Making walkways safe for everyone

Woman seeks answers on works that were were meant to start over summer.

Woman seeks answers on works that were were meant to start over summer.

SAFETY ADVOCATE: Gisborne woman Kate Nelson has raised safety issues around existing footpaths and the new cycleways and walkways around the city. Ms Nelson met with Mayor Meng Foon last week on the Stafford Street footpath, who indicated bollards could be put up to provide footpath users with a barrier between them and the steep drop to the river below. Picture by Paul Rickard

GISBORNE woman Kate Nelson has watched progress on the cycleways and walkways around Gisborne with great interest. She is a staunch advocate for safety and things getting done when people say they will do them.

Ms Nelson uses a motorised scooter and is concerned about areas of safety she feels have been overlooked and remain unfinished around the city.

In particular is the next portion of the Taruheru River cycleway and walkway between Bright Street and Grey Street.

Ms Nelson approached Gisborne District Council (GDC) chief executive Judy Campbell last year, who said she had been assured it would begin over summer.

With autumn now here and no work done, GDC environment and regulatory group manager Kevin Strongman said they wanted to understand the whole cycleway and walkway route first before progressing to the next stage.

To do this, GDC has hired a consultant to investigate safe commuter route options. A recommendation from this investigation would then be put forward to the council in April before a start date for the next phase would begin.

Ms Nelson brought other safety issues to the attention of GDC.

These included raised portions of the Oneroa walkway, which runs along the town beaches, that have no edging on them.

Ms Nelson said this was a risk to all users of prams, cyclists, elderly walkers, toddlers, those on scooters or wheelchair users.

Mr Strongman said GDC had a safety engineer looking into a risk assessment of the Oneroa cycleway. It would be finalised late this month before considering whether further improvements were needed.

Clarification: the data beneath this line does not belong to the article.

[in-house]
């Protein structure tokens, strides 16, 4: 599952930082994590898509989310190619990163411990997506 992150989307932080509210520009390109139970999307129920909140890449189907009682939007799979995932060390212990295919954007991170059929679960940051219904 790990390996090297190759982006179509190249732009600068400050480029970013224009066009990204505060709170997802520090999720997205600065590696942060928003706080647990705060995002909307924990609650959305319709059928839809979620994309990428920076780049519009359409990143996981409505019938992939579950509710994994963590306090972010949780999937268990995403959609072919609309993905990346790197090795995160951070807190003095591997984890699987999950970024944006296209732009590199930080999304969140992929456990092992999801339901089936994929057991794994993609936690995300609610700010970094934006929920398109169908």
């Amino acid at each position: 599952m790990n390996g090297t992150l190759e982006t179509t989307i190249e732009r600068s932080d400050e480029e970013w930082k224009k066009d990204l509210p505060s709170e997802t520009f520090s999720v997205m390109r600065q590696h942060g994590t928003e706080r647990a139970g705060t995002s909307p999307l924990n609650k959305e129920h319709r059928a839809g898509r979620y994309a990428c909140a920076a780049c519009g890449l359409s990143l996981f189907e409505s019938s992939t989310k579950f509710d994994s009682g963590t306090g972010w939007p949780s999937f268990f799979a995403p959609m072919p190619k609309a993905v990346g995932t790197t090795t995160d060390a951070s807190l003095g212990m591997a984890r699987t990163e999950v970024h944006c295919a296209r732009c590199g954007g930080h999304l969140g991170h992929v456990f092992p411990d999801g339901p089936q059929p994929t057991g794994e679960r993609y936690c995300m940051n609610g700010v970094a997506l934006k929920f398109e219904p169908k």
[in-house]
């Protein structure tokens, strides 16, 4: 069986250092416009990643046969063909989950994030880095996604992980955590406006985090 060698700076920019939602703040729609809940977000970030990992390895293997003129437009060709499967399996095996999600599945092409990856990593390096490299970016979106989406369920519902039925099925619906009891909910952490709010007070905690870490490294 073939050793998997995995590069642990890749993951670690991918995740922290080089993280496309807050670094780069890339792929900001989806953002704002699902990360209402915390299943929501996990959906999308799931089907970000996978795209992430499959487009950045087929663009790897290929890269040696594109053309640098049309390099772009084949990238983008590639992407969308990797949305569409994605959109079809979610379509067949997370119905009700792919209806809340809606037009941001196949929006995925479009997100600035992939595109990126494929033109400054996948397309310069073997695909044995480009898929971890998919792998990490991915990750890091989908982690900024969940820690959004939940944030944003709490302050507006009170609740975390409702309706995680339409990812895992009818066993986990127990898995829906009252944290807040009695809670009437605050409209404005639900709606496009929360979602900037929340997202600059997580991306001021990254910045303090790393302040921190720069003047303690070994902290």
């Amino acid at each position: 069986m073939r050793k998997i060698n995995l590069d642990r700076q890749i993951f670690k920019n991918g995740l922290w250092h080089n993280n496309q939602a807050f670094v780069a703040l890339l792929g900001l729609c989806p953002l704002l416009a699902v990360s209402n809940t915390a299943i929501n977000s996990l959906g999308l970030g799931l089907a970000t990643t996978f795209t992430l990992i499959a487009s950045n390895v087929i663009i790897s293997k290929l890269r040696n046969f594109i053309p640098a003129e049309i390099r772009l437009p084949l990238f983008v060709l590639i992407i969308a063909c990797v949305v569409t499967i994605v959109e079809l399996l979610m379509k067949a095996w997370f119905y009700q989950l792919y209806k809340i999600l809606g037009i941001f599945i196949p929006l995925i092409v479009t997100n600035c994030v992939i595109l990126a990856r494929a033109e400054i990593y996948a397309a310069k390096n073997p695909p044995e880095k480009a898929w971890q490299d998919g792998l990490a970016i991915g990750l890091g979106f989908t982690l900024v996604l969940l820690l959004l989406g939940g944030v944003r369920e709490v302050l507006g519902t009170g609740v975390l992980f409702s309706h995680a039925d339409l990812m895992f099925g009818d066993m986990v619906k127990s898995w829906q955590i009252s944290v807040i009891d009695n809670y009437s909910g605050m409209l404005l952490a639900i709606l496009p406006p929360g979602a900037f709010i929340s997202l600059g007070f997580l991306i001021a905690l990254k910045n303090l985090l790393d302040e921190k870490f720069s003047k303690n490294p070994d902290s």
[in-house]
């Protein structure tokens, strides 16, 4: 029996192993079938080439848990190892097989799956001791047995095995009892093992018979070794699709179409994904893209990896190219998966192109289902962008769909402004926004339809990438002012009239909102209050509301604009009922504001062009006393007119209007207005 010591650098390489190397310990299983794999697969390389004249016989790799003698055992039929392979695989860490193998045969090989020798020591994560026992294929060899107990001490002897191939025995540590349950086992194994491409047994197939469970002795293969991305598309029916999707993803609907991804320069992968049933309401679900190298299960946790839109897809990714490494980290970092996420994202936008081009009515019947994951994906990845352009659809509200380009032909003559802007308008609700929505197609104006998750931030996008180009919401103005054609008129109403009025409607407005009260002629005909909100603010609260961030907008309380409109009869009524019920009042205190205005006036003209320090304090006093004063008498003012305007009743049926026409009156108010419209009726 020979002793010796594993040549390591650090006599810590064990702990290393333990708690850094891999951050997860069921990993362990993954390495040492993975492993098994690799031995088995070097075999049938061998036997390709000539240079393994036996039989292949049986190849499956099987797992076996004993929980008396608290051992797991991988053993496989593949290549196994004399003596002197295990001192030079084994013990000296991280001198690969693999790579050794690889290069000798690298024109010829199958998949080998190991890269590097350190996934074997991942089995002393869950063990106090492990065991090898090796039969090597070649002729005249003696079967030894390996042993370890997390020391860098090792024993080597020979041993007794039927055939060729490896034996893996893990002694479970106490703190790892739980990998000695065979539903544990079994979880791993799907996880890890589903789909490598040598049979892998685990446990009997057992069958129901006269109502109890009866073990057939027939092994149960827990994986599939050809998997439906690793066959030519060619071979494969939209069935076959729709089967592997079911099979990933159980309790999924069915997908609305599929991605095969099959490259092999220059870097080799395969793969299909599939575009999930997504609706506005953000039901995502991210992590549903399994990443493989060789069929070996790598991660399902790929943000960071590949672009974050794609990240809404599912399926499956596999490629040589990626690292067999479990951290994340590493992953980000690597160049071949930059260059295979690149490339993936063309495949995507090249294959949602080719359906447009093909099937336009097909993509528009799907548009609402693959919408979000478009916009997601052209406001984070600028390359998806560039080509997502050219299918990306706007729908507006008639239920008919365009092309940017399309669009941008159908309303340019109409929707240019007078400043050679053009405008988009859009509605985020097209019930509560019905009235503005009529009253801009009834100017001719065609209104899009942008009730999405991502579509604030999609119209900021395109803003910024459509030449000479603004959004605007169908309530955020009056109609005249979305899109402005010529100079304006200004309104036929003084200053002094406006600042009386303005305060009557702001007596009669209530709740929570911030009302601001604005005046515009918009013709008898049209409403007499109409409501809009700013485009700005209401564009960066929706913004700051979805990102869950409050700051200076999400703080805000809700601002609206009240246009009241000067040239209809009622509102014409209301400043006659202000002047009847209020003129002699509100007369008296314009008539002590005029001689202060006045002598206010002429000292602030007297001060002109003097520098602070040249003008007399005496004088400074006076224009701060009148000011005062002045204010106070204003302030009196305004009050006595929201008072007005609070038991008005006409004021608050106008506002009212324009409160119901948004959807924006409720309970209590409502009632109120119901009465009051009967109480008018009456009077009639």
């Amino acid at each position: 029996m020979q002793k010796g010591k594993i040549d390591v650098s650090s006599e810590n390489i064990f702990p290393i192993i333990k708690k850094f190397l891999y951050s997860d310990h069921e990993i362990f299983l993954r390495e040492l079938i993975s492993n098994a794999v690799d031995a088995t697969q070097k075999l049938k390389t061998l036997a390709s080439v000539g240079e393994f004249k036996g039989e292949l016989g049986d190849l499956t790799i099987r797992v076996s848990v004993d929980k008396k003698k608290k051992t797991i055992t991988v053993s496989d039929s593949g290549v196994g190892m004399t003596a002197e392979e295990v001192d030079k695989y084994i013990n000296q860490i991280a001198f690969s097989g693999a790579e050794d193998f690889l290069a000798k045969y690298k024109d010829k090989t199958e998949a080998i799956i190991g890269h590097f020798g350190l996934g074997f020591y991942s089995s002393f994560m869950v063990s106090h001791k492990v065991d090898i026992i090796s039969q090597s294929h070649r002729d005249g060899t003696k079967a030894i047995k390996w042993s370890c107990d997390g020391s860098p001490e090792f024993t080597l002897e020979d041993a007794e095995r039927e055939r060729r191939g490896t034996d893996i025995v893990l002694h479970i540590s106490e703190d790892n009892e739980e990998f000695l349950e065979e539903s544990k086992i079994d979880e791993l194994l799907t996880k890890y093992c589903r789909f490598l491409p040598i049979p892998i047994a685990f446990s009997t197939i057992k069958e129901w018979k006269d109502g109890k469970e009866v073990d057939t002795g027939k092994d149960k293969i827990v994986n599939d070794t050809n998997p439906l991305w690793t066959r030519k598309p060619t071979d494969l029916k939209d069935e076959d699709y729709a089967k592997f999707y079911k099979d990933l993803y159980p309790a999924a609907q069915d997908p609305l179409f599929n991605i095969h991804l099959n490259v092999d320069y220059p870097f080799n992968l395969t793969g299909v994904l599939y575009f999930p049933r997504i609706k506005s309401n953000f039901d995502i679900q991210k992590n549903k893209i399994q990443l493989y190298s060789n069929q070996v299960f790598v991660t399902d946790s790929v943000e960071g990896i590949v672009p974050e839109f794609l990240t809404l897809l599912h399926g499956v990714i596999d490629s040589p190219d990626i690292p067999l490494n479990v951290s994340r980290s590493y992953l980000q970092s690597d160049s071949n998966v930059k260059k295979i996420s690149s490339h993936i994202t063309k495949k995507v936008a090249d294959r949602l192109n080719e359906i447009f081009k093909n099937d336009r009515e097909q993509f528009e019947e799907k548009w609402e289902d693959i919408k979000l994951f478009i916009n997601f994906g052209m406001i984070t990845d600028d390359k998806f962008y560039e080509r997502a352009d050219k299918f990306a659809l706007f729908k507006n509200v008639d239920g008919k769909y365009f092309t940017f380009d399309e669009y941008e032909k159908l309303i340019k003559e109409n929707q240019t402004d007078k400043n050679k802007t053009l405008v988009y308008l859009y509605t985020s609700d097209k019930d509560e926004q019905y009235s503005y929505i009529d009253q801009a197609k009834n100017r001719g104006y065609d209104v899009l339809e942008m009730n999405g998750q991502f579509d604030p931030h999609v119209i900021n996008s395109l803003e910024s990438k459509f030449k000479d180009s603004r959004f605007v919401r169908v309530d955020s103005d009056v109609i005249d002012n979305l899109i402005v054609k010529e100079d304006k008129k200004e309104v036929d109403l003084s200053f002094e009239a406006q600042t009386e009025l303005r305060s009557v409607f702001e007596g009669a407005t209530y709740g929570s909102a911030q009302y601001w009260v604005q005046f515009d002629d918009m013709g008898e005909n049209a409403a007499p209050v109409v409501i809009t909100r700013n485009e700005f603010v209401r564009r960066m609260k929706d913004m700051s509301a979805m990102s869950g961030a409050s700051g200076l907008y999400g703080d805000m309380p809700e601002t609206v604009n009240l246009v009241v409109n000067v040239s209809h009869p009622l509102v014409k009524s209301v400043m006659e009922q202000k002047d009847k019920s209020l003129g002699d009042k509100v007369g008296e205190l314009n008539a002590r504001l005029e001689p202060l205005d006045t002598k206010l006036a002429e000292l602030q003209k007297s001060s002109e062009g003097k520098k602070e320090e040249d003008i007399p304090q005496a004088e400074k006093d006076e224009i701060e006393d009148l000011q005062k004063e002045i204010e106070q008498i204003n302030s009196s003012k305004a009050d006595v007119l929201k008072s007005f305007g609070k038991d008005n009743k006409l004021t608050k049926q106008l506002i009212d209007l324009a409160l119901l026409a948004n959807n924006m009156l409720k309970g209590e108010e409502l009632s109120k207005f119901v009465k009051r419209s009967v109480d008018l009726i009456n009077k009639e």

“We’re also completing design work on a pathway connection between Oneroa and Alfred Cox cycleway, which will be completed between May and July this year.”

False sense of security

The Stafford Street footpath would also benefit from some barriers, Ms Nelson said. The footpath runs between Whitaker Street and Russell Street beside a steep drop to the river. She said having a footpath there gives users a false sense of security.

“If there’s a path, make it safe,” she said.

Ms Nelson does not use either walkway as she is “petrified” about slipping off.

Mayor Meng Foon met with Ms Nelson last week. He indicated the footpath could have some barriers put up, perhaps bollards like the ones at the beach.

CCS Disability Action home-based support services team leader Sharon Reid said she had a concern with the log pathways down to the sand, off the Oneroa Walkway.

“The sand shifts under the logs, and between the logs, which makes it quite hazardous for anybody, let alone someone who is disabled.”

Ms Reid and Ms Nelson are also concerned about the steepness of some of the off ramps between footpaths around the wider parts of Gisborne.

“So the preference for motorised scooters is to use the cycle lanes or be on the road, which is also quite dangerous.”

For example, two of the slopes off Reads Quay to the river walkway were at too steep an angle for most motorised scooters to use.